The 29-year-old Boychuk is learning that power doesn’t necessarily lead to results. Few players like stepping in front of a Boychuk shot. Last year, Krejci learned that lesson the hard way when Boychuk ripped a slap shot off his knee.
But Boychuk’s windup gives blockers time to fill lanes. Also, the slap shot is usually not as accurate as the wrister. If Boychuk wants more offensive responsibilities, the coaches want him to hit the net, not the glass.
“We’re encouraging them to put pucks on the net and everything else,” Julien said of his defensemen. “We want production from our back end, so it’s up to them to do the things we ask in order to make that happen, whether it’s supporting the play or hitting the net and releasing your shot quicker.
“When you talk about all those things, a lot of it is about confidence.”
Boychuk’s postseason production may be one factor in the Bruins’ exploration of deploying Zdeno Chara in front of the net on the power play. Boychuk averaged only 11 seconds of PP time per game last season. The Bruins were wary of using him in man-up situations because of his low shooting percentage.
But if Boychuk can find the net, he will be in the point mix alongside Krejci, Torey Krug, Dougie Hamilton, and Patrice Bergeron.
“That’d be great. I’m not going to lie,” Boychuk said. “I’ll try my best to do so and go from there.”
Malcolm Subban and P.K. Subban faced each other for the first time as NHLers.
The younger Subban, the Bruins’ first-round pick in 2011, split time in net with Chad Johnson. P.K. made his preseason debut with Montreal after sitting out Sunday against Buffalo. The Subbans’ parents attended the game after traveling from Toronto.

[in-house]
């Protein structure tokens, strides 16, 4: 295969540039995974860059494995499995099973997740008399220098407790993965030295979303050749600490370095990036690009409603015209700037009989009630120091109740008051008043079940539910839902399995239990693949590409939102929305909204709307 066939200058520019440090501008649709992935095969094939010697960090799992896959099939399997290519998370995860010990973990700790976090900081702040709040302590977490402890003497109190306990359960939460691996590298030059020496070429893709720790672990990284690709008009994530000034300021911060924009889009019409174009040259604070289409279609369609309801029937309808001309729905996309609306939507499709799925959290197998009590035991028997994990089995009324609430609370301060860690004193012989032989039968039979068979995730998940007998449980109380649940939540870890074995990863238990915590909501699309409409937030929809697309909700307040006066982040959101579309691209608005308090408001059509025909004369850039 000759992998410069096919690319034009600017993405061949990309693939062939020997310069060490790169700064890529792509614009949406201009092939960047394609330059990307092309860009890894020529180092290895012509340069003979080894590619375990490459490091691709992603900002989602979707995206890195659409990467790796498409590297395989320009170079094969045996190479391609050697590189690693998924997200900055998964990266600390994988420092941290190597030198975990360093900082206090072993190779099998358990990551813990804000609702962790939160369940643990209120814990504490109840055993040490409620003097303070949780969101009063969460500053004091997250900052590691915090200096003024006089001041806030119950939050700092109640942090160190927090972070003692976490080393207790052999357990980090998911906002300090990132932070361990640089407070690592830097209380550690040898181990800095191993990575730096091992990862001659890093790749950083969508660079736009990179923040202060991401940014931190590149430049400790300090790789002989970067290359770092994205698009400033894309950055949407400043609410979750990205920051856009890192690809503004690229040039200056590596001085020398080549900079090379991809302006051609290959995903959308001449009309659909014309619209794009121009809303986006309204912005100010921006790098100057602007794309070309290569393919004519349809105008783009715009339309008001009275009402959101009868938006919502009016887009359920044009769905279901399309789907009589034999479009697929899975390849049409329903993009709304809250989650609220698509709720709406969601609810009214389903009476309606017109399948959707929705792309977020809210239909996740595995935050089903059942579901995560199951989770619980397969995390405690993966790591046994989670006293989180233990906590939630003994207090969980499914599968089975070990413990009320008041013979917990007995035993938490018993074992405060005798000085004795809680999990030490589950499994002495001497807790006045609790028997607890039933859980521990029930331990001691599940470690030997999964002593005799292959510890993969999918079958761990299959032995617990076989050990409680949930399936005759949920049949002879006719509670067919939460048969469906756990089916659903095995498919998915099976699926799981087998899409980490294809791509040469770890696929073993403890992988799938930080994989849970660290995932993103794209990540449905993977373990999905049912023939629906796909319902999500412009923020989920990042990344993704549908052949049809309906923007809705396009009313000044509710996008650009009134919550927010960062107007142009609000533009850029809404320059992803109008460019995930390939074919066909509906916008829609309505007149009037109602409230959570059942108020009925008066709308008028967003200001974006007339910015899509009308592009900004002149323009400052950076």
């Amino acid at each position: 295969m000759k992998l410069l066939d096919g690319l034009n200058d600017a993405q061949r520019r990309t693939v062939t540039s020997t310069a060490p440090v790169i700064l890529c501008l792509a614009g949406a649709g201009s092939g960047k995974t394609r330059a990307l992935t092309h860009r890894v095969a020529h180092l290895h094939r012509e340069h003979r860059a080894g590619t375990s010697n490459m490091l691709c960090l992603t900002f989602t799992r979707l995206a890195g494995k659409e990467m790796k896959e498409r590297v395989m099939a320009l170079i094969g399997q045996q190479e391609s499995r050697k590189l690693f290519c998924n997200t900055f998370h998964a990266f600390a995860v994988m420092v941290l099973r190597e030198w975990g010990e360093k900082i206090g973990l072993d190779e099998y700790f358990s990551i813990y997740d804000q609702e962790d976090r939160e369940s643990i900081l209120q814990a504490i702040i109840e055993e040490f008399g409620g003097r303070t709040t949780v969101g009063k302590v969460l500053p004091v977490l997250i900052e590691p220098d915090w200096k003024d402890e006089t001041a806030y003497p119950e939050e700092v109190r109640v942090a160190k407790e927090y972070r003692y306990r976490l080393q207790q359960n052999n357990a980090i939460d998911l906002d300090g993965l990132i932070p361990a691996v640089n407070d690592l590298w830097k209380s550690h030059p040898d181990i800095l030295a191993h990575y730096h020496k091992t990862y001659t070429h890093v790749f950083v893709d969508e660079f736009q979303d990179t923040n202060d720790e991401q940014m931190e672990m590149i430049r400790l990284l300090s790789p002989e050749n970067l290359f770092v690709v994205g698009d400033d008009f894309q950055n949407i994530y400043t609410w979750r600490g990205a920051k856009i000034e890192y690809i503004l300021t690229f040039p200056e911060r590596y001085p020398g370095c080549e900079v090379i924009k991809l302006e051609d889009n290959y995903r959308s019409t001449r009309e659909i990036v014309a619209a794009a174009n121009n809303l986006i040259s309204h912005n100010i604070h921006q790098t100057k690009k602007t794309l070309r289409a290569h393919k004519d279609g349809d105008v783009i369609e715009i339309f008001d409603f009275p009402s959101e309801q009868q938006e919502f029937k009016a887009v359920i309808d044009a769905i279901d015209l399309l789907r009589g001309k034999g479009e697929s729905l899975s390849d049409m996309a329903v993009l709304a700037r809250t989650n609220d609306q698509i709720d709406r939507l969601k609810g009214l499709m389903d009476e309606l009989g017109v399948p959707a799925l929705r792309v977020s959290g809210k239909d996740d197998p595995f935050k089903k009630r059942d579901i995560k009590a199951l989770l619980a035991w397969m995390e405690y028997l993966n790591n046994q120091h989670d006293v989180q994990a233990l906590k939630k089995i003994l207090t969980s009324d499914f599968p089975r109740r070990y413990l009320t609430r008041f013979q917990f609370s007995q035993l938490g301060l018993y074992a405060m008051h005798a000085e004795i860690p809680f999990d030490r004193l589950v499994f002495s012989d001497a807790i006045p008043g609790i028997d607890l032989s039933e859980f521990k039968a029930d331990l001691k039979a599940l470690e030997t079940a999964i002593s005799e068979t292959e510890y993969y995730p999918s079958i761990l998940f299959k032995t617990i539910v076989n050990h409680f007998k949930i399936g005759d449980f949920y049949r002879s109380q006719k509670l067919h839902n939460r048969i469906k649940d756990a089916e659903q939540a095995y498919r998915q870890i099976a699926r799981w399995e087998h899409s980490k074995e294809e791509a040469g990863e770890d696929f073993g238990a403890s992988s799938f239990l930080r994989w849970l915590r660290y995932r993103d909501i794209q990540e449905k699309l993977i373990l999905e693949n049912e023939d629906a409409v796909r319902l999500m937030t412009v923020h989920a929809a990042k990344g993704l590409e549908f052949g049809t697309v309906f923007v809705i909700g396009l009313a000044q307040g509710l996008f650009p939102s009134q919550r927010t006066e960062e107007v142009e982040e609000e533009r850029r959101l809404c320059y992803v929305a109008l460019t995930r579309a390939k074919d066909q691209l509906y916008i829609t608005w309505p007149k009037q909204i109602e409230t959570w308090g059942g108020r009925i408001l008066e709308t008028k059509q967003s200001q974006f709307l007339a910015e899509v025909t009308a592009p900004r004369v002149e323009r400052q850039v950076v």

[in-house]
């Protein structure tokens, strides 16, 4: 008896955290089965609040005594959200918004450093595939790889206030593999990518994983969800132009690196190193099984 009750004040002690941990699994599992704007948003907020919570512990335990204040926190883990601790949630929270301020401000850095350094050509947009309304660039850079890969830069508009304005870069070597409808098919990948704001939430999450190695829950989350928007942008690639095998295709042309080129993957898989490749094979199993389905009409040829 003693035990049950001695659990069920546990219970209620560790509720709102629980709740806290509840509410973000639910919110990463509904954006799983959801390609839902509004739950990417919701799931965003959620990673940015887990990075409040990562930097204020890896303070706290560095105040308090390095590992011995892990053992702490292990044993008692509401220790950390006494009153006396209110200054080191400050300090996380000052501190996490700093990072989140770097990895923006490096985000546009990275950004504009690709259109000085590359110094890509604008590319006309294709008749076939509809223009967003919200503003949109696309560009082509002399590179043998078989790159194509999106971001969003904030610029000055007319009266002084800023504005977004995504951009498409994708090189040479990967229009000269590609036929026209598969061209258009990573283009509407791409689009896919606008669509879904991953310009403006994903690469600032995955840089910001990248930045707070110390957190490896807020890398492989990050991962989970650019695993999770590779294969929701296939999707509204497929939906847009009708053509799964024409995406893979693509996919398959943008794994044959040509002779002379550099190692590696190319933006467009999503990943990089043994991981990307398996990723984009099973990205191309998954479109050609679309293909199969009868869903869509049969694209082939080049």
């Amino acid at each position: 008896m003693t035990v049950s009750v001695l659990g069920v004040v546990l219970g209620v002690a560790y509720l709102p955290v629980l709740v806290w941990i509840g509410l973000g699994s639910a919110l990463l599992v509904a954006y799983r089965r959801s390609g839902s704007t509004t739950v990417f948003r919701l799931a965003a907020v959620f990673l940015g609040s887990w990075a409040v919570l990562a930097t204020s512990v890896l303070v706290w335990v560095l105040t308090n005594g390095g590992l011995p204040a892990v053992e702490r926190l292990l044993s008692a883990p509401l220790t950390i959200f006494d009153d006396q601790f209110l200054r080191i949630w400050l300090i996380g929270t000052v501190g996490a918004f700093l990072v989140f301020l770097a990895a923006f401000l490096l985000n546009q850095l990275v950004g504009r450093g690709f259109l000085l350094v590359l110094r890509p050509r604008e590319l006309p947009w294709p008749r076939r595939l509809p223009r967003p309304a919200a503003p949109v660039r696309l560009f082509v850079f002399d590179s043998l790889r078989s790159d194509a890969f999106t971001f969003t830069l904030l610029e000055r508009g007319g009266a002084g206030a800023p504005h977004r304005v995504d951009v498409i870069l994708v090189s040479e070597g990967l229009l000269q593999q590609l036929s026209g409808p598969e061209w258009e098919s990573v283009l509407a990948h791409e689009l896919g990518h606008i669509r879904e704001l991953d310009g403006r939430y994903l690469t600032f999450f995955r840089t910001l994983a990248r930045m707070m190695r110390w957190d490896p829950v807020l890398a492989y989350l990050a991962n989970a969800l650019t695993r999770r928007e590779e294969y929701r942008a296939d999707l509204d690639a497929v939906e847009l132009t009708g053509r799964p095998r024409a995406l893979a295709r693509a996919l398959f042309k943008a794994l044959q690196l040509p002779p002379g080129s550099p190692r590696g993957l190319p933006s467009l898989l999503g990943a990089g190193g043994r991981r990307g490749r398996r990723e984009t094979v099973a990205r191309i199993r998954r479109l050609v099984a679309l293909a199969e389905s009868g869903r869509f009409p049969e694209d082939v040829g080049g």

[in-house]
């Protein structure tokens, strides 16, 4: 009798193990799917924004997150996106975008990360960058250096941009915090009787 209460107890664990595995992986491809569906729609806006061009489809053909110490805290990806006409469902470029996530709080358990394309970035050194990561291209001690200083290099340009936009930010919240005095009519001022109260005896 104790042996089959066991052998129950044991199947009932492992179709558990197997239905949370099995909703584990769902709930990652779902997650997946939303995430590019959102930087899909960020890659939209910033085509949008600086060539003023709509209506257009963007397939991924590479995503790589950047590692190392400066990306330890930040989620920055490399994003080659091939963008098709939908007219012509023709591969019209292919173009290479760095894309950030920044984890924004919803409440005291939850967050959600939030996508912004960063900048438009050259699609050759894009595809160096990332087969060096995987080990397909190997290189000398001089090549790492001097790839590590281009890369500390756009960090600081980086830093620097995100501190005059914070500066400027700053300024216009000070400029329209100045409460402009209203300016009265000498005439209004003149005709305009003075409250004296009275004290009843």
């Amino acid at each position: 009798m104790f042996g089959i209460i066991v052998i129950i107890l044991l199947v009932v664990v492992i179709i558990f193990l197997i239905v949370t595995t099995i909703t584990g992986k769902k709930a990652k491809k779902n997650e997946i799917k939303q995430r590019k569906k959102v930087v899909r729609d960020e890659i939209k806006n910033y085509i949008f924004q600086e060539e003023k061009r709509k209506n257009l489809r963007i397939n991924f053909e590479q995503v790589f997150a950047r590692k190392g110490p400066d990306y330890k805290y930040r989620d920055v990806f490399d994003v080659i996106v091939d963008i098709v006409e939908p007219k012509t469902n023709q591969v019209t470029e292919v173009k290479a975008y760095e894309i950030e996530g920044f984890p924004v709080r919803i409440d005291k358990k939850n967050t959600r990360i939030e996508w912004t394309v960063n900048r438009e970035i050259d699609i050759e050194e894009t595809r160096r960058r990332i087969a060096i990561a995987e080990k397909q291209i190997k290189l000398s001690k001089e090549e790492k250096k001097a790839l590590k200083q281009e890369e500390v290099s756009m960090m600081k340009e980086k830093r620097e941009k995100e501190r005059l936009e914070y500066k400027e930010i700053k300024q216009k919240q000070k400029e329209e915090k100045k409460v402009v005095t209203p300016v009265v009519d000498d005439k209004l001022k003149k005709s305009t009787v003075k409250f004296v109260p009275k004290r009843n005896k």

Malcolm Subban turned back all 12 shots he saw to backstop the Bruins to the win. Subban relieved Johnson in the second after the starter allowed his third goal on Montreal’s eighth shot. Price left the game at the same time.
“He’s shown signs of maturity and poise,” said Julien of Subban. “Certainly he’s on the right track. I couldn’t have been happier for him tonight, playing against his brother.”
It might be several years before the brothers square off in the regular season. Malcolm Subban will not make the Boston varsity out of camp. The first-year pro will most likely land in Providence. He also could see time in the ECHL if the Bruins deem that best for his development.
Subban, the second goalie picked in the draft, is athletic and competitive, but needs much refinement on his technique.
Subban had a better night than Johnson, who fought the puck. The Canadiens scored their first goal after a Louis Leblanc shot clanged off Johnson’s glove. Travis Moen popped in the rebound. The No. 2 job is Johnson’s to lose. But if Johnson can’t tighten up his game, Niklas Svedberg could enter the conversation.
Most of the players from Group B played on Monday. Chara and Gregory Campbell, who’ve been practicing with the group, didn’t make the trip. The Bruins will reduce Chara’s workload this season. Campbell, coming off his broken leg, is close to gaining clearance for game action. All other players were given Monday off. It was one of their two off days that are mandatory for every team in camp . . . Lucic, Krejci, and Shawn Thornton were the alternate captains . . . The Bruins were 4 for 6 on the power play. Krug (three assists) and Krejci manned the points on the first unit.